by JR Valrey, Black New World Media
Over the last five months, the educational system has been ravaged by the COVID-19 shelter-in-place order, which was announced on March 12, 2020, by Mayor London Breed. Children have been government mandated to attend school via the internet, in an experimental system called “distance learning.”
Why experimental? Because teachers from all over the Bay Area and the country were not adequately trained in how to instruct 20-30 children through the computer for six hours a day for a school year. Last school year ended with thousands of Black students in the Bay not able to access lessons because they lacked a computer or internet accessibility to participate. San Francisco Unified School District and the Oakland Unified School District, among others, are handing out Chromebooks right and left to try and create a panacea for the process.
Although giving students Chromebooks and hotspots are the modern day bandaids, we have to create a new concept of what education is in the modern era, especially in the San Francisco Bay Area, aka the newest tentacle of the ever expanding Silicon Valley. We have to use more of the media arts in our new curriculums, because everything around us is media. To not address this, we are condemning our children to learn the same lame colonial techniques and ways of thinking that we were programmed with.
“Now more than ever, our schools and more importantly school districts have to use every available resource to keep their end of the societal contract,” said Kevin Robinson, a SFUSD parent, teacher and advocate for more student access to KALW radio station, a radio station located at 500 Mansell in San Francisco.
For what was most likely the first time in U.S. history, the entire national high school graduating class of 2020 was unable to walk across the stage or field and share that wonderful experience with friends, family and their community.
“As a parent and educator, I feel compelled to assist the best way I know to better the emotional, social and educational experience of my child and anyone else that I’m entrusted with.”
JR Valrey: Can you give us some history about KALW’s relationship to the San Francisco Unified School district?
Kevin Robinson: San Francisco Unified School District has owned radio station KALW (91.7 FM) since 1941. By owning it, that means the license to broadcast practically whatever they choose. They actually owned the original equipment and the physical location is inside a district high school (Burton). Built by district students and teachers, it was the first FM station west of the Mississippi.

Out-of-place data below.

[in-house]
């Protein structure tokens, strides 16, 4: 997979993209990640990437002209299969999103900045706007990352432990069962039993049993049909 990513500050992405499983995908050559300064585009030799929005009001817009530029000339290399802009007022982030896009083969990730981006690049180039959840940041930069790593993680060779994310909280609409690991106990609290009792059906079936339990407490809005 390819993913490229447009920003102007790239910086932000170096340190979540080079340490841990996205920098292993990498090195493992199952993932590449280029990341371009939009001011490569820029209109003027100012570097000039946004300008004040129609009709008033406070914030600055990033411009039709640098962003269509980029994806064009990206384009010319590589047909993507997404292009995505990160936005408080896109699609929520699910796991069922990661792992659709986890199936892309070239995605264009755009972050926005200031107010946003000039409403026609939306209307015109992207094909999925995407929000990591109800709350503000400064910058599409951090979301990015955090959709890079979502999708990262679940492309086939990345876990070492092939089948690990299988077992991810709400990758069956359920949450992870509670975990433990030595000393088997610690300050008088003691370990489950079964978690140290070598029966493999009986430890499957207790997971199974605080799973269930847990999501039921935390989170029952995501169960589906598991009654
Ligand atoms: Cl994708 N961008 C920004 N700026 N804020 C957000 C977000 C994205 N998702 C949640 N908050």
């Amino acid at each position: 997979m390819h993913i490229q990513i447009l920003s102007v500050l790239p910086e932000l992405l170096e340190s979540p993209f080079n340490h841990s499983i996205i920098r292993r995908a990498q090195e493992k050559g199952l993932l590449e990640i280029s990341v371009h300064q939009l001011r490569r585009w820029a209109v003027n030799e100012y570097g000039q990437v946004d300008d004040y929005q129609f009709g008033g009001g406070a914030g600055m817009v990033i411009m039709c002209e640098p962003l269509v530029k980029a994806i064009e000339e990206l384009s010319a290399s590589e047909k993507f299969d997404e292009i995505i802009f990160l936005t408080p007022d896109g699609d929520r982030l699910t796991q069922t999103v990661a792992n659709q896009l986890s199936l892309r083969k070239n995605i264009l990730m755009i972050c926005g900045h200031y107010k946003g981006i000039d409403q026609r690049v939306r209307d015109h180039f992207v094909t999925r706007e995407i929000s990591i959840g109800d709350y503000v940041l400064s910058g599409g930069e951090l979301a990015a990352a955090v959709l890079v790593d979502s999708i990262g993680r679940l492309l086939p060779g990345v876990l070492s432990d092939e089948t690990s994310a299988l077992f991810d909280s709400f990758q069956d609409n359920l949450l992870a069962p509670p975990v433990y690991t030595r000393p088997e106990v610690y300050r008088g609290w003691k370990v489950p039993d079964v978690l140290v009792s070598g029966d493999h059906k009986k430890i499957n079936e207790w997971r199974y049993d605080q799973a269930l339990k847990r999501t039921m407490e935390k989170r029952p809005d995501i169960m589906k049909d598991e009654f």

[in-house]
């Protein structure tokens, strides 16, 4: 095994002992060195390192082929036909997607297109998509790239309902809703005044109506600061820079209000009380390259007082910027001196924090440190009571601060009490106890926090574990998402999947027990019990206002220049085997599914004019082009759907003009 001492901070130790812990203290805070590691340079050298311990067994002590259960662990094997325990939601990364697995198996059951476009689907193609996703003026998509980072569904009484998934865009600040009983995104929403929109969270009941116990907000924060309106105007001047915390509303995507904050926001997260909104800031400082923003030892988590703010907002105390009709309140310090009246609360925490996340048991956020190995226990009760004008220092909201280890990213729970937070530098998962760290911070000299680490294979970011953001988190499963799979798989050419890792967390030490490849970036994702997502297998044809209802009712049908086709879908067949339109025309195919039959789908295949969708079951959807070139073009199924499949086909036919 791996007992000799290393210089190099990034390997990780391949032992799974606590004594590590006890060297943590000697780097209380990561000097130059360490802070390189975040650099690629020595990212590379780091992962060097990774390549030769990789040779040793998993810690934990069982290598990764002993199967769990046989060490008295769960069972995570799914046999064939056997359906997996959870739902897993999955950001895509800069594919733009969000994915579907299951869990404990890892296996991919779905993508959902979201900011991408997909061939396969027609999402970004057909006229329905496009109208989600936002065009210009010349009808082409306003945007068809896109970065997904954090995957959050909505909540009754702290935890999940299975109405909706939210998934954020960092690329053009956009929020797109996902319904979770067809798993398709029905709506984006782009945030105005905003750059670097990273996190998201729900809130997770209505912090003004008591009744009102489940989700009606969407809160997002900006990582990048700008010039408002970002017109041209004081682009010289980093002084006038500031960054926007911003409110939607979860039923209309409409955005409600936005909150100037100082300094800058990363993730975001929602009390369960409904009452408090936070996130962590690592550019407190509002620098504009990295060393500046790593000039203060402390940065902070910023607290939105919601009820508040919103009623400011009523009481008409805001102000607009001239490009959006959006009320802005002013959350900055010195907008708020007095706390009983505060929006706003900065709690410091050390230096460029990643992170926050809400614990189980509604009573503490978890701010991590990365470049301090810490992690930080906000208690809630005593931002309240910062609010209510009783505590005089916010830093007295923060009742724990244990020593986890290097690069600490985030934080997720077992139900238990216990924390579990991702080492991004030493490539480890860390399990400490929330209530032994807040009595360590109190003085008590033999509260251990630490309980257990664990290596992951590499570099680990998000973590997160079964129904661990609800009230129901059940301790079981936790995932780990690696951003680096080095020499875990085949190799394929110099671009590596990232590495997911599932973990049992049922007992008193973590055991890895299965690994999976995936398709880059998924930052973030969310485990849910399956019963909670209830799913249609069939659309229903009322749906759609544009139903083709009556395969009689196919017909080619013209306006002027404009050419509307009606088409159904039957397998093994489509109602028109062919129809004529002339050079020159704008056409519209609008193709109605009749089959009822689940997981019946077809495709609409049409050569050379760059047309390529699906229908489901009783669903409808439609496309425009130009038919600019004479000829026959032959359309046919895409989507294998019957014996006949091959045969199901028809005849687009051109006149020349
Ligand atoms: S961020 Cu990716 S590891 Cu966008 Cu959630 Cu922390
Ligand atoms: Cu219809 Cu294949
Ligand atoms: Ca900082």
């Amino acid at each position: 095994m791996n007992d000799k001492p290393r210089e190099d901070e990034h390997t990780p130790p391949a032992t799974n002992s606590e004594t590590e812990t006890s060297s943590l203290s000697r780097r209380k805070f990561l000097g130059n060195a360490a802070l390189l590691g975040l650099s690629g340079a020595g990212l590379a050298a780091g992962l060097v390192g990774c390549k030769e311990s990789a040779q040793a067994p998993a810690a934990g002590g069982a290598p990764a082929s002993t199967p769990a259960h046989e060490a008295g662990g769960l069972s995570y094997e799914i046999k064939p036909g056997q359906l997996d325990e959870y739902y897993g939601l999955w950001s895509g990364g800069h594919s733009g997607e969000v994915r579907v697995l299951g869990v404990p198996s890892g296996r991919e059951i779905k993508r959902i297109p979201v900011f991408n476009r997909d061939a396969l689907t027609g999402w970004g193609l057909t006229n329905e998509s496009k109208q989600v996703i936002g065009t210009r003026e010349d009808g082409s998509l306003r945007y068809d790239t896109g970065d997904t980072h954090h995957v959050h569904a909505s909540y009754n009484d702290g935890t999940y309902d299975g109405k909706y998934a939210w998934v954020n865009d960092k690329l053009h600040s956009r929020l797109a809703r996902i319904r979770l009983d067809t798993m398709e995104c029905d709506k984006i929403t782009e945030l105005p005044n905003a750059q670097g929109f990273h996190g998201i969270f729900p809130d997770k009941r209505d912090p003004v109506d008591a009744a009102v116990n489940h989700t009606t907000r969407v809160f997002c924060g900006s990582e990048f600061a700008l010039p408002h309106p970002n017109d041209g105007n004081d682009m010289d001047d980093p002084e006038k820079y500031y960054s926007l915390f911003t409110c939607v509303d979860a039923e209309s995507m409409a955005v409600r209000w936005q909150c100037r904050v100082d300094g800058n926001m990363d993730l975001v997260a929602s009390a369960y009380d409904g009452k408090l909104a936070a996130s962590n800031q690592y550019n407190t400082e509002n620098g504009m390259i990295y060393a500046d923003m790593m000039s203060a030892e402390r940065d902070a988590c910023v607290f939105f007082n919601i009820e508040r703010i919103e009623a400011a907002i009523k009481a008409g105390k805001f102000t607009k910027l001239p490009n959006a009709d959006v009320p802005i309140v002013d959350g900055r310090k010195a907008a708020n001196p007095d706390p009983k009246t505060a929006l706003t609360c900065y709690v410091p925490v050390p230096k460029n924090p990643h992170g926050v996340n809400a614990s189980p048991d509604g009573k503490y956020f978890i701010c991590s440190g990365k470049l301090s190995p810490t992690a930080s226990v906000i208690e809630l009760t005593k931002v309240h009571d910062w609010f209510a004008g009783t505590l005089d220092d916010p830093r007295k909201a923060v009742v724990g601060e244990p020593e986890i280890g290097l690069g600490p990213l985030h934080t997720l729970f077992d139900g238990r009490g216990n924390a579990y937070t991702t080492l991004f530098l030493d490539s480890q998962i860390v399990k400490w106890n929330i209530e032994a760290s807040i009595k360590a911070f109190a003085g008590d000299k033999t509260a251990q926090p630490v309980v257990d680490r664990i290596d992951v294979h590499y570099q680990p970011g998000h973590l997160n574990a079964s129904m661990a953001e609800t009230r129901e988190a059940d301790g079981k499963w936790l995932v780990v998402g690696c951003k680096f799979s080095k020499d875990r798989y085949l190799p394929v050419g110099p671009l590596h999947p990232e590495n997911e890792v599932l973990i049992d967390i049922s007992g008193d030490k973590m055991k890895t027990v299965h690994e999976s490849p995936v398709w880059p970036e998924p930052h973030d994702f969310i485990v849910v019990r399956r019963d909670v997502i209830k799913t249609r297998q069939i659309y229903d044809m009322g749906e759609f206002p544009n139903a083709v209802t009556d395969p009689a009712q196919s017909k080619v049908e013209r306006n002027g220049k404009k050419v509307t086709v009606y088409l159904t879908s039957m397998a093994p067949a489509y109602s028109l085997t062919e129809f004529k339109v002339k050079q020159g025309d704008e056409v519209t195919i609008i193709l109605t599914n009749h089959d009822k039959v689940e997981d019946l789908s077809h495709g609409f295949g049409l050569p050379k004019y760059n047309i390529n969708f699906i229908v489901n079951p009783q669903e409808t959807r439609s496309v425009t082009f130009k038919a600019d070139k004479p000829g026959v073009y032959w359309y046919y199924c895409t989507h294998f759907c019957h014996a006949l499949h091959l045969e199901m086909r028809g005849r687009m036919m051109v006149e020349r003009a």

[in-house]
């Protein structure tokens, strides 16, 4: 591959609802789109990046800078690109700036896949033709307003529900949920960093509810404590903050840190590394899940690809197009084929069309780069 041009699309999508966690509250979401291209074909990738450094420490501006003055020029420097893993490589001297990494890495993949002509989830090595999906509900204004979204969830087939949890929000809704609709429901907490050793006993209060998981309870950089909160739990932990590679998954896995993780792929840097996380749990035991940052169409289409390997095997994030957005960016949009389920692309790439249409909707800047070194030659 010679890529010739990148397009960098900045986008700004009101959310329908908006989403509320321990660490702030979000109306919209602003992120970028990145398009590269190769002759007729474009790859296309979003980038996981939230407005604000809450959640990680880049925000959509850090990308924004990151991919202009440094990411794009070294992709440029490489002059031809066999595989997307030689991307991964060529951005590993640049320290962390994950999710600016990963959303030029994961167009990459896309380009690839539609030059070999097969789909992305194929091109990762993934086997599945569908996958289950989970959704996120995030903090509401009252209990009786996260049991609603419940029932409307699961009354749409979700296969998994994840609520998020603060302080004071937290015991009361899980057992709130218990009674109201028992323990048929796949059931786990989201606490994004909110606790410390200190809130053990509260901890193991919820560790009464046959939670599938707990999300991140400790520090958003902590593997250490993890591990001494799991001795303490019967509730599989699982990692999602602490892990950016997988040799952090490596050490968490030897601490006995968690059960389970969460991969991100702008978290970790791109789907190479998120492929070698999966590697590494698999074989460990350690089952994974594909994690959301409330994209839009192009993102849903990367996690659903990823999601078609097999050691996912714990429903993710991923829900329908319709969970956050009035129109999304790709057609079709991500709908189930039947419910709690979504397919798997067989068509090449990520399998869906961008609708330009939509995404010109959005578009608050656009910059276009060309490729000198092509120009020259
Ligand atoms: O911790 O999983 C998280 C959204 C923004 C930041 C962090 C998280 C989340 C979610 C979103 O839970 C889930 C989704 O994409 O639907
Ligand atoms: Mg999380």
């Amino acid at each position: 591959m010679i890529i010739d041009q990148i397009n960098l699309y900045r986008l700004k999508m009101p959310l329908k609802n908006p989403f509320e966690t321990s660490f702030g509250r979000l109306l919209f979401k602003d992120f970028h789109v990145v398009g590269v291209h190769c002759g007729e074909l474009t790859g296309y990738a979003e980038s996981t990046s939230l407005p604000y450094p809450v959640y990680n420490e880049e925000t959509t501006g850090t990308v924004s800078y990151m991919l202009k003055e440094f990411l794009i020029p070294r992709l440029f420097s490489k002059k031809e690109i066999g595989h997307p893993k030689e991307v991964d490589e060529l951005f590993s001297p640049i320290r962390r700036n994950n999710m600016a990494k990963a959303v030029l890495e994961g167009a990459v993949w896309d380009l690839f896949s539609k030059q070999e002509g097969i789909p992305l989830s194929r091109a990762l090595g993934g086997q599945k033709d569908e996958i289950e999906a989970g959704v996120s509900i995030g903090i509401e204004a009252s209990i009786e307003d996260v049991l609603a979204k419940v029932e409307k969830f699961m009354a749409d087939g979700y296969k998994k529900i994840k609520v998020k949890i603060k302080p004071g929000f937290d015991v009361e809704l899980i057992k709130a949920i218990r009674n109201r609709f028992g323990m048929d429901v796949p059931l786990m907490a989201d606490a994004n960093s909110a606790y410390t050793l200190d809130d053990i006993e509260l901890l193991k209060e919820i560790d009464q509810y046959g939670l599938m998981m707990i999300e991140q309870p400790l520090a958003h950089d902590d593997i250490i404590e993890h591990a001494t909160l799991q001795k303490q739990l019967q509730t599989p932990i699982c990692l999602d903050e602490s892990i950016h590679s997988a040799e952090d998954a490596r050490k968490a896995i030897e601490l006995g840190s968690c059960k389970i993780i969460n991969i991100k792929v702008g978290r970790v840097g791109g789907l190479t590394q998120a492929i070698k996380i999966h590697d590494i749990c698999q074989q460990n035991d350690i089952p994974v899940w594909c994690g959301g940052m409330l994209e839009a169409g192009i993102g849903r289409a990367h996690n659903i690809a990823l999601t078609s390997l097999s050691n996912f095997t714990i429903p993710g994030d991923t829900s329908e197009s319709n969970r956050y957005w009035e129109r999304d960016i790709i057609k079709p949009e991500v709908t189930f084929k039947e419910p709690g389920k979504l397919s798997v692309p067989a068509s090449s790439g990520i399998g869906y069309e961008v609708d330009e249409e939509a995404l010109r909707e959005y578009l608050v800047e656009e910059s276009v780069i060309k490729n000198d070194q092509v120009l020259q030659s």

Sadly, not broadcasting those ceremonies was a missed opportunity.
JR Valrey: Where did you find this information? And where can people find it for themselves?
JR Valrey: Why do you believe it is important for the Black and Brown students of SFUSD to have access to the station, especially now?
Kevin Robinson: For what was most likely the first time in U.S. history, the entire national high school graduating class of 2020 was unable to walk across the stage or field and share that wonderful experience with friends, family and their community. SF Unified was no exception.
Sadly, not broadcasting those ceremonies was a missed opportunity. Were students able to share what that was like? How about what it was like to be sheltering in place during a pandemic? Being on the radio can go a long way to help.
JR Valrey: What kind of program is needed, different from the programming that KALW already provides?
Kevin Robinson: There are all sorts of talented students and staff throughout the district and beyond that should have KALW as a platform to showcase their abilities. There is no lack of content, from spoken word to jazz band, orchestra to dramatic theater. However, to listen at any given time, you’d be hard pressed to hear consistent programming by, about or for students or for or about educators and education.
JR Valrey: What do you think is truly at stake with this campaign? What are you fighting for the students to gain?
Kevin Robinson: I could be wrong, but I think if you give students something they are interested in, that’s a pretty good start to learning. To be honest, the old method of teaching is not coming back; it’s been changing right before us.
Students have the right to have their voices heard and the opportunity to shine and excel in as many areas as possible. With that said, freedom of expression, the right to a good quality education and, maybe more importantly, the right for individuals to control their own narratives is timeless.
JR Valrey: What can people do if they want to help your cause?
Kevin Robinson: People can “strongly encourage” more access for students and educational content be aired by emailing the decision makers. Tina Pamintuan is the general manager of KALW (email@example.com) and Gentle Blythe is the San Francisco school district contact (firstname.lastname@example.org). In addition, people can request action be taken by the SF Board of Education and its commissioners. Signing a petition is another good way to rally support.